By Chris Meehan | May 13, 2014
Headquarters: Montrose, CO
Ownership: Privately owned, LLC
Employees: about 30 employees
“Genghis Khan conquered the entire known world in a yurt at about 1100 AD,” says Colorado Yurt Co-Founder Dan Kigar.
When yurts started to conquer the U.S. in the 1960s they were largely introduced by the counterculture, which was revolting against violence. Dan and his wife and co-founder Emma, jumped on the wagon train when they founded the company in 1976 as a “what was then a typical mail-order company,” he says. “Sometimes we’d get a check in the mail and no phone call.” They’ve been building, redesigning and redefining yurts, teepees and tents ever since.
“We make engineered Yurts,” Kigar says. “The yurt is a traditional nomadic structure of the Asian plateau. The Mongolians and a lot of the tribal people have used yurts for centuries,” he explains. Since being introduced in the U.S. they’ve been drastically modernized with state-of-the art polymer fabrics, Kigar says. “We have a yurt that will handle up to 150 pounds per square foot that we market to ski areas and high-altitude situations and even high wind situations.” They can handle winds of up to 140 miles an hour.
The modern yurt, while still a relatively mobile structure—it can be set up in about two days—also includes insulation, a wooden lattice frame around which the fabrics are wrapped, windows—all the other features people value in a home. “We can insulate a yurt to R40,” Kigar says. “Anything you can do in a home you can do in a yurt, wire it, plumb it.” They can be divided into kitchens, bathrooms, living rooms, lofts and more.
Colorado Yurt’s yurts start at 200 square feet and go up to 700 square feet. The prices start at about $7,000 for a basic, small yurt and go up to about $30,000 for a yurt with a snow deck and other additional features, Kigar says. Owners can also combine yurts together with a water-tight seal to make a yurt colony.
While the yurts are designed as movable shelter, some customers use them as a permanent structure. They’re resilient. “The first yurts we made almost 40 years ago are still around, they’ve been re-skinnned so to speak with a new membrane,” Kigar explains.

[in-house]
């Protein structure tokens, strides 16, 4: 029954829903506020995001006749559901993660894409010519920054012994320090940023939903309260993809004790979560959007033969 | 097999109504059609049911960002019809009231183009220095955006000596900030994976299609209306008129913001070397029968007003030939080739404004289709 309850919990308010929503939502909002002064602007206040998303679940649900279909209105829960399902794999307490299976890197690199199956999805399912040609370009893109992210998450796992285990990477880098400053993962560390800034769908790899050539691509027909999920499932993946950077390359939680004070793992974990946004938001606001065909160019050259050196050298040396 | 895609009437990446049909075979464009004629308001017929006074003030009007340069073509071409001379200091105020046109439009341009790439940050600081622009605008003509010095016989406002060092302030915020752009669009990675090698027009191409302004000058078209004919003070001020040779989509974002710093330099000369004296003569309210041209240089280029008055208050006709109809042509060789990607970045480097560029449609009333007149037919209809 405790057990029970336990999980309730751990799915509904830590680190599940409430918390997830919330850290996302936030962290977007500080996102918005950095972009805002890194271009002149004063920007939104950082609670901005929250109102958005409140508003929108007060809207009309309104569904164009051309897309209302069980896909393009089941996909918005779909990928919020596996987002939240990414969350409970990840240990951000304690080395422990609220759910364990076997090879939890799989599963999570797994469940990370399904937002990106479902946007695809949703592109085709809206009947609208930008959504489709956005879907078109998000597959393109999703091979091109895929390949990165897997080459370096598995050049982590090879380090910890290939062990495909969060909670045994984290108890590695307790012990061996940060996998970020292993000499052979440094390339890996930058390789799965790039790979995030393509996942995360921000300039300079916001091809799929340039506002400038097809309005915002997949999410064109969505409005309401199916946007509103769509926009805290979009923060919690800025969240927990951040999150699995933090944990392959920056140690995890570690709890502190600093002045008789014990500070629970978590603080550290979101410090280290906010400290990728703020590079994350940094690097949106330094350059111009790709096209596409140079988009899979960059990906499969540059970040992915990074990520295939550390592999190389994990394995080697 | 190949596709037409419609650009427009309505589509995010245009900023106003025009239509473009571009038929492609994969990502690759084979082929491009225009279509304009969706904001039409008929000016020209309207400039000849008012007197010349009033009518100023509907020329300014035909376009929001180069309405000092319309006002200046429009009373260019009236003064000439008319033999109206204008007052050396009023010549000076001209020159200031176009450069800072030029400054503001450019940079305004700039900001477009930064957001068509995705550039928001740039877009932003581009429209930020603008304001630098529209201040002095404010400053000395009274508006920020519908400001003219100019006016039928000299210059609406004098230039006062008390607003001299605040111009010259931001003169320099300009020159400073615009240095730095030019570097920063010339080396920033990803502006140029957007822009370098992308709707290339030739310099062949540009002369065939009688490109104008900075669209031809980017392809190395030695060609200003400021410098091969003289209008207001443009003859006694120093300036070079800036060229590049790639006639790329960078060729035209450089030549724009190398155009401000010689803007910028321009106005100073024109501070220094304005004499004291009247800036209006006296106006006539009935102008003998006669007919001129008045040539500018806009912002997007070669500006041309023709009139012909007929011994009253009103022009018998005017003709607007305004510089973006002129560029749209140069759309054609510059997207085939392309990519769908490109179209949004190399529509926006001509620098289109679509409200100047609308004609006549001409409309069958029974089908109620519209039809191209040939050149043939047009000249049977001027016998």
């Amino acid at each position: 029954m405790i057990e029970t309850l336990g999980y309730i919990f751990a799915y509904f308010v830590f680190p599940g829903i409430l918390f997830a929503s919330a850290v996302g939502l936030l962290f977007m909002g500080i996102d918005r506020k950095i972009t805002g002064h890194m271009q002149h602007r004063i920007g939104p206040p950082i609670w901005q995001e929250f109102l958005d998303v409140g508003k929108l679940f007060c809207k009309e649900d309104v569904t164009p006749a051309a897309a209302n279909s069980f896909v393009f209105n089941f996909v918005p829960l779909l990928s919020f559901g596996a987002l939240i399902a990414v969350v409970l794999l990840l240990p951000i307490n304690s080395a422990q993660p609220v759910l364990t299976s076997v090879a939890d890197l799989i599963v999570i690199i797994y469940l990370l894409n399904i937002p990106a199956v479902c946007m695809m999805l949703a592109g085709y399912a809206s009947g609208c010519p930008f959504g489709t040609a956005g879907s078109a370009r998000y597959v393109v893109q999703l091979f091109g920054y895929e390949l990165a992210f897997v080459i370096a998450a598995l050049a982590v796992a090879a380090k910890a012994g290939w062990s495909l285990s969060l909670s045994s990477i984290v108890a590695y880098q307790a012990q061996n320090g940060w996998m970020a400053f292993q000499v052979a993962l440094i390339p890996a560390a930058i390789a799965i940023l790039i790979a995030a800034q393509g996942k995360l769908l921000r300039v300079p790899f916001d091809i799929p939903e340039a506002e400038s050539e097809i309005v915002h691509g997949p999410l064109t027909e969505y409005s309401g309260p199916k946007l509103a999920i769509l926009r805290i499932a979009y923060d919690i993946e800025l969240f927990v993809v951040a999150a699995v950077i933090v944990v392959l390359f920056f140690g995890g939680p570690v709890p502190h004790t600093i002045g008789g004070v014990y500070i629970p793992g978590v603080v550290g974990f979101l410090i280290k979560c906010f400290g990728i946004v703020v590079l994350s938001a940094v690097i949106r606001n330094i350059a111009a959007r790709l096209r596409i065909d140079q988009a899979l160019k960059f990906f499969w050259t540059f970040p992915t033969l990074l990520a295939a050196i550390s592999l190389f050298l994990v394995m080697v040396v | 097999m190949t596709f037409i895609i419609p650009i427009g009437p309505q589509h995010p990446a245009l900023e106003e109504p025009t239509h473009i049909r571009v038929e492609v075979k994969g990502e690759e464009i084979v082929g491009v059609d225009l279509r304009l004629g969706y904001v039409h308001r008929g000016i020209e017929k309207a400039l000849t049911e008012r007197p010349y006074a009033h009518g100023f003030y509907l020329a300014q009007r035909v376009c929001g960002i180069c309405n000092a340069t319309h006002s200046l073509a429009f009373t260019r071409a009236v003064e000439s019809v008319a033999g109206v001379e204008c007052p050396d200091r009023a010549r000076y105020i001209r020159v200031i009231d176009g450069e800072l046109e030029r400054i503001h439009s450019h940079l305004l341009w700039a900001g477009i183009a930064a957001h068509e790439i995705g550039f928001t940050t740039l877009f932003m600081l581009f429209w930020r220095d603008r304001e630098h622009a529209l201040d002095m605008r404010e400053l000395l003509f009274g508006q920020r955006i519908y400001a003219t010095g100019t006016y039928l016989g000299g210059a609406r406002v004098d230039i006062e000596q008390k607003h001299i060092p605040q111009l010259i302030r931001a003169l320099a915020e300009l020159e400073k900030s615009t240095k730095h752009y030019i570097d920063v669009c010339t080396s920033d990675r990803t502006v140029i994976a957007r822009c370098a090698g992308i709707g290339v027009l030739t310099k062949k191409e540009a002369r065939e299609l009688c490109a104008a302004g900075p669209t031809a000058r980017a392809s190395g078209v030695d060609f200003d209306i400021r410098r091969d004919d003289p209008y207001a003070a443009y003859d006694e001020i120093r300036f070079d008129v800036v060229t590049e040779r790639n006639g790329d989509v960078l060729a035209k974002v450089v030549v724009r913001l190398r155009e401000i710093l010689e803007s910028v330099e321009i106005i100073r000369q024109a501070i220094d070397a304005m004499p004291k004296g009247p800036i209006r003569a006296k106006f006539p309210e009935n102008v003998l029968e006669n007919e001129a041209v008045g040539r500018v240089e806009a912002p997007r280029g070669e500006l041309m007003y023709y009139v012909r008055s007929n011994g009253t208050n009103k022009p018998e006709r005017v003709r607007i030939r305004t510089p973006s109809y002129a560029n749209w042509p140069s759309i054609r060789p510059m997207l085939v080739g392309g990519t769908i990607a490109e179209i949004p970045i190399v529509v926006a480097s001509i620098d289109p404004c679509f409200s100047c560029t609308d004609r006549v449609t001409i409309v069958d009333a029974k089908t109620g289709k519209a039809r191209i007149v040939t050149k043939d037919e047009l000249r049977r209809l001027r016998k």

The company, which Kigar values at about $5 million, manufactures in Montrose, using mostly domestic materials—although the cotton fabrics it uses come from outside the U.S. It installs about a tenth of the yurts, tents and teepees it makes. These include some pretty amazing projects. For instance, Colorado Yurt installed 24 yurts in the Grand Palais des Champs-Elysées. “Each yurt was its own theater, soundproofed, with a continuous video,” Kigar explains. Each yurt showed a different documentary by Yann Artus-Betrand, who documented 1,200 life stories from people across the world for the project.
A more recent example was a yurt the company installed for University of Utah on remote land near the Delores River. “It was 45 minutes on a dirt road,” he says. One of the challenges there, according to Kigar, was leaving the surrounding land unblemished.
About half of Colorado Yurt’s clients are institutional, from as far away as Australia. Among Colorado Yurt’s institutional clients are Colorado State Parks, Canada’s provincial parks (which has about 70 of them already), and the Cochella music festival (for which the company built more than 300 tents and teepees) and a host of others.
Challenges: Finding recyclable and environmentally friendly fabrics – and workforce. “We’re always looking for more talent; we’re involved in Montrose with the education system training people,” Kigar adds.
Opportunities: “We see a lot of opportunities for expansion with popularity of the yurts and the new uses for them in ecotravel around the world,” Kigar says. He mentions they’re also popular for yoga studios and “glamping” – glamor, or luxury camping.
Needs: More space and more capital to expand. “We’re looking for designers and engineers to expand our product line,” Kigar explains.